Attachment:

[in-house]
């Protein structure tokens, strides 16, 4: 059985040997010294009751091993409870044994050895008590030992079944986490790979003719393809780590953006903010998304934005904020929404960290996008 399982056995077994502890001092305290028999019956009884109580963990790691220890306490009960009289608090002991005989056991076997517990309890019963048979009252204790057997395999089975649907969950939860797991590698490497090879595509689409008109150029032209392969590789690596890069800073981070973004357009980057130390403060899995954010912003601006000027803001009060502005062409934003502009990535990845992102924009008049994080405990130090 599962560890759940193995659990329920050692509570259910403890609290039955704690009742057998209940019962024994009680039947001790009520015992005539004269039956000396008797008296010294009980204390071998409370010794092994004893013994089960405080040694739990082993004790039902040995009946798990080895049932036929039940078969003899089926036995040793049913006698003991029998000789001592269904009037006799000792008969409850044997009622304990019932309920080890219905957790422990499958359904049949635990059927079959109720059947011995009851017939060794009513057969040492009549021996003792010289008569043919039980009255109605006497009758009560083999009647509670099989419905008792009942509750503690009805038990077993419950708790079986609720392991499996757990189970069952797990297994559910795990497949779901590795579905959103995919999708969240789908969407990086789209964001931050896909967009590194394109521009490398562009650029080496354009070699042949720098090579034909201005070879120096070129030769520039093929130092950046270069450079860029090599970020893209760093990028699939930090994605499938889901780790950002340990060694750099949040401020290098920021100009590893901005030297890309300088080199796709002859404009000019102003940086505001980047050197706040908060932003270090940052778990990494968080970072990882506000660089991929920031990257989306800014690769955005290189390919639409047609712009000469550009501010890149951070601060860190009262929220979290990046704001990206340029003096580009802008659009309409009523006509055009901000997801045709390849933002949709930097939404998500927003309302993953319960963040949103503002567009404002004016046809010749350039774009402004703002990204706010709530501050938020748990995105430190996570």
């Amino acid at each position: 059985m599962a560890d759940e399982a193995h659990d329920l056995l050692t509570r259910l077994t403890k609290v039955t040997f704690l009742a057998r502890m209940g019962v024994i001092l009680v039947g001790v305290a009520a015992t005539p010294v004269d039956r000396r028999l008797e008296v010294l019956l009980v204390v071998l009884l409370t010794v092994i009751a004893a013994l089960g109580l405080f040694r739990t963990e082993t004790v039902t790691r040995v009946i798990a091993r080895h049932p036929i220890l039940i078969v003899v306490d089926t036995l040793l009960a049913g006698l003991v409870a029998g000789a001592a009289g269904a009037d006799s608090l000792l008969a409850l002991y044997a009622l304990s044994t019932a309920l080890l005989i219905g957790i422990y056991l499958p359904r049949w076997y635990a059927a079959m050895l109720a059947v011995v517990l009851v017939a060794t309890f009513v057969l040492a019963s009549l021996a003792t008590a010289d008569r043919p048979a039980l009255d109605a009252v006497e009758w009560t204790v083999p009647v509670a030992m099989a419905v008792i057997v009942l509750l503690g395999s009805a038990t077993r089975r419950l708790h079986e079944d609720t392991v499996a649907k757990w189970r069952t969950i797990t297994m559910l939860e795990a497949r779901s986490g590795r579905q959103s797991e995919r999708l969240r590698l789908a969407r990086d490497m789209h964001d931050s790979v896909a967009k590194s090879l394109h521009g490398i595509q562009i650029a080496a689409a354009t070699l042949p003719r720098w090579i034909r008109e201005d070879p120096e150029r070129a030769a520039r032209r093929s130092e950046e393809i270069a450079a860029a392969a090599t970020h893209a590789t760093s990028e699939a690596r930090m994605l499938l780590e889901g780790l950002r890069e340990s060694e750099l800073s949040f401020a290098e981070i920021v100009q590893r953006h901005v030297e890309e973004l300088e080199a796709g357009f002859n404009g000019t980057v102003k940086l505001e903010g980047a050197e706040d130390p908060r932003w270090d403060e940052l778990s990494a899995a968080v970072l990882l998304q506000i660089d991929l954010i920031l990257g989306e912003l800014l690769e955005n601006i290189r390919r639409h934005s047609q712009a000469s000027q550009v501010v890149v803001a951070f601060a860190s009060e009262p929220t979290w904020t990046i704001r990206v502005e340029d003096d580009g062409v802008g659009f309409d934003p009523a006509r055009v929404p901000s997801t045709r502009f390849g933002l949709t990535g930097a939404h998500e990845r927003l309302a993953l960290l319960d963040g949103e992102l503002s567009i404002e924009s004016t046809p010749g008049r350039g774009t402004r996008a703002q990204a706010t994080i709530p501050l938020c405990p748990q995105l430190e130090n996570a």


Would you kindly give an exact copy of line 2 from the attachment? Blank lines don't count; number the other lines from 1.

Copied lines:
């Protein structure tokens, strides 16, 4: 059985040997010294009751091993409870044994050895008590030992079944986490790979003719393809780590953006903010998304934005904020929404960290996008 399982056995077994502890001092305290028999019956009884109580963990790691220890306490009960009289608090002991005989056991076997517990309890019963048979009252204790057997395999089975649907969950939860797991590698490497090879595509689409008109150029032209392969590789690596890069800073981070973004357009980057130390403060899995954010912003601006000027803001009060502005062409934003502009990535990845992102924009008049994080405990130090 599962560890759940193995659990329920050692509570259910403890609290039955704690009742057998209940019962024994009680039947001790009520015992005539004269039956000396008797008296010294009980204390071998409370010794092994004893013994089960405080040694739990082993004790039902040995009946798990080895049932036929039940078969003899089926036995040793049913006698003991029998000789001592269904009037006799000792008969409850044997009622304990019932309920080890219905957790422990499958359904049949635990059927079959109720059947011995009851017939060794009513057969040492009549021996003792010289008569043919039980009255109605006497009758009560083999009647509670099989419905008792009942509750503690009805038990077993419950708790079986609720392991499996757990189970069952797990297994559910795990497949779901590795579905959103995919999708969240789908969407990086789209964001931050896909967009590194394109521009490398562009650029080496354009070699042949720098090579034909201005070879120096070129030769520039093929130092950046270069450079860029090599970020893209760093990028699939930090994605499938889901780790950002340990060694750099949040401020290098920021100009590893901005030297890309300088080199796709002859404009000019102003940086505001980047050197706040908060932003270090940052778990990494968080970072990882506000660089991929920031990257989306800014690769955005290189390919639409047609712009000469550009501010890149951070601060860190009262929220979290990046704001990206340029003096580009802008659009309409009523006509055009901000997801045709390849933002949709930097939404998500927003309302993953319960963040949103503002567009404002004016046809010749350039774009402004703002990204706010709530501050938020748990995105430190996570």